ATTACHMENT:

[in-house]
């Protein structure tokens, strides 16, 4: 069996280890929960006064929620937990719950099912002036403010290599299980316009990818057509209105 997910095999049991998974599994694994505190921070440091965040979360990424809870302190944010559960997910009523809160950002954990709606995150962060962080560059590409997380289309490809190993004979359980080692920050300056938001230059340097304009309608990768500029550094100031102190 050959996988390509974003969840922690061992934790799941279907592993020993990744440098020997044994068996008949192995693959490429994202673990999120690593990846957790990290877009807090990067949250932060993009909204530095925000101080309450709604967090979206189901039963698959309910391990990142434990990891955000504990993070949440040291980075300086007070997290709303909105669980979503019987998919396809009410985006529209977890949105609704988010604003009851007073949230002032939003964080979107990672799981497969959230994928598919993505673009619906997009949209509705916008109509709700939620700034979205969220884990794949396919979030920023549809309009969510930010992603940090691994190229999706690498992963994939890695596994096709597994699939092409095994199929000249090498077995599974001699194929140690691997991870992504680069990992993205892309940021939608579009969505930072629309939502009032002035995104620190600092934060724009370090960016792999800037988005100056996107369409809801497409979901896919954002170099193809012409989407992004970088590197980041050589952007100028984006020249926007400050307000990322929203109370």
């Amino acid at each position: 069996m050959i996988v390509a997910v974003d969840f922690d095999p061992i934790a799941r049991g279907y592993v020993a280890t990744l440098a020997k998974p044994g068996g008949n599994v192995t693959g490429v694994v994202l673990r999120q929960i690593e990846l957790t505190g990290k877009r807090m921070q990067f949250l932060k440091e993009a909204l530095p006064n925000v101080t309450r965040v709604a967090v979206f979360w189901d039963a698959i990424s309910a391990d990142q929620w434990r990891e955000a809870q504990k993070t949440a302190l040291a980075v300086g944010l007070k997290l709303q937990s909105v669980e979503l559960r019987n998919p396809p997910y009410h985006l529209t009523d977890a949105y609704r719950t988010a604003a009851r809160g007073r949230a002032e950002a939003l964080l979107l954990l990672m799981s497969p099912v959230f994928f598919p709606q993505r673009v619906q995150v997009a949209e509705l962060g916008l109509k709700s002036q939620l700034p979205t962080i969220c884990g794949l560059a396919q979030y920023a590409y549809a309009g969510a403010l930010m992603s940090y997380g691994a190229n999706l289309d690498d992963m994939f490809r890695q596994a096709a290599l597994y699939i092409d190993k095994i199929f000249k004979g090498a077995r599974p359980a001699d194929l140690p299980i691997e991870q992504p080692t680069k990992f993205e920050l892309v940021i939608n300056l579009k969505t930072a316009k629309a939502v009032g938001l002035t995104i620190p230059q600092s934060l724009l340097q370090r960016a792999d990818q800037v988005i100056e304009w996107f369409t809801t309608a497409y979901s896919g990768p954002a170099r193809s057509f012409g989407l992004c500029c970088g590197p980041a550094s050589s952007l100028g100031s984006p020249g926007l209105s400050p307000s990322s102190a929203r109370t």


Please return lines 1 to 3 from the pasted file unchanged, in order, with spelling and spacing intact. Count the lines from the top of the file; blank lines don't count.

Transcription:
[in-house]
């Protein structure tokens, strides 16, 4: 069996280890929960006064929620937990719950099912002036403010290599299980316009990818057509209105 997910095999049991998974599994694994505190921070440091965040979360990424809870302190944010559960997910009523809160950002954990709606995150962060962080560059590409997380289309490809190993004979359980080692920050300056938001230059340097304009309608990768500029550094100031102190 050959996988390509974003969840922690061992934790799941279907592993020993990744440098020997044994068996008949192995693959490429994202673990999120690593990846957790990290877009807090990067949250932060993009909204530095925000101080309450709604967090979206189901039963698959309910391990990142434990990891955000504990993070949440040291980075300086007070997290709303909105669980979503019987998919396809009410985006529209977890949105609704988010604003009851007073949230002032939003964080979107990672799981497969959230994928598919993505673009619906997009949209509705916008109509709700939620700034979205969220884990794949396919979030920023549809309009969510930010992603940090691994190229999706690498992963994939890695596994096709597994699939092409095994199929000249090498077995599974001699194929140690691997991870992504680069990992993205892309940021939608579009969505930072629309939502009032002035995104620190600092934060724009370090960016792999800037988005100056996107369409809801497409979901896919954002170099193809012409989407992004970088590197980041050589952007100028984006020249926007400050307000990322929203109370």
């Amino acid at each position: 069996m050959i996988v390509a997910v974003d969840f922690d095999p061992i934790a799941r049991g279907y592993v020993a280890t990744l440098a020997k998974p044994g068996g008949n599994v192995t693959g490429v694994v994202l673990r999120q929960i690593e990846l957790t505190g990290k877009r807090m921070q990067f949250l932060k440091e993009a909204l530095p006064n925000v101080t309450r965040v709604a967090v979206f979360w189901d039963a698959i990424s309910a391990d990142q929620w434990r990891e955000a809870q504990k993070t949440a302190l040291a980075v300086g944010l007070k997290l709303q937990s909105v669980e979503l559960r019987n998919p396809p997910y009410h985006l529209t009523d977890a949105y609704r719950t988010a604003a009851r809160g007073r949230a002032e950002a939003l964080l979107l954990l990672m799981s497969p099912v959230f994928f598919p709606q993505r673009v619906q995150v997009a949209e509705l962060g916008l109509k709700s002036q939620l700034p979205t962080i969220c884990g794949l560059a396919q979030y920023a590409y549809a309009g969510a403010l930010m992603s940090y997380g691994a190229n999706l289309d690498d992963m994939f490809r890695q596994a096709a290599l597994y699939i092409d190993k095994i199929f000249k004979g090498a077995r599974p359980a001699d194929l140690p299980i691997e991870q992504p080692t680069k990992f993205e920050l892309v940021i939608n300056l579009k969505t930072a316009k629309a939502v009032g938001l002035t995104i620190p230059q600092s934060l724009l340097q370090r960016a792999d990818q800037v988005i100056e304009w996107f369409t809801t309608a497409y979901s896919g990768p954002a170099r193809s057509f012409g989407l992004c500029c970088g590197p980041a550094s050589s952007l100028g100031s984006p020249g926007l209105s400050p307000s990322s102190a929203r109370t």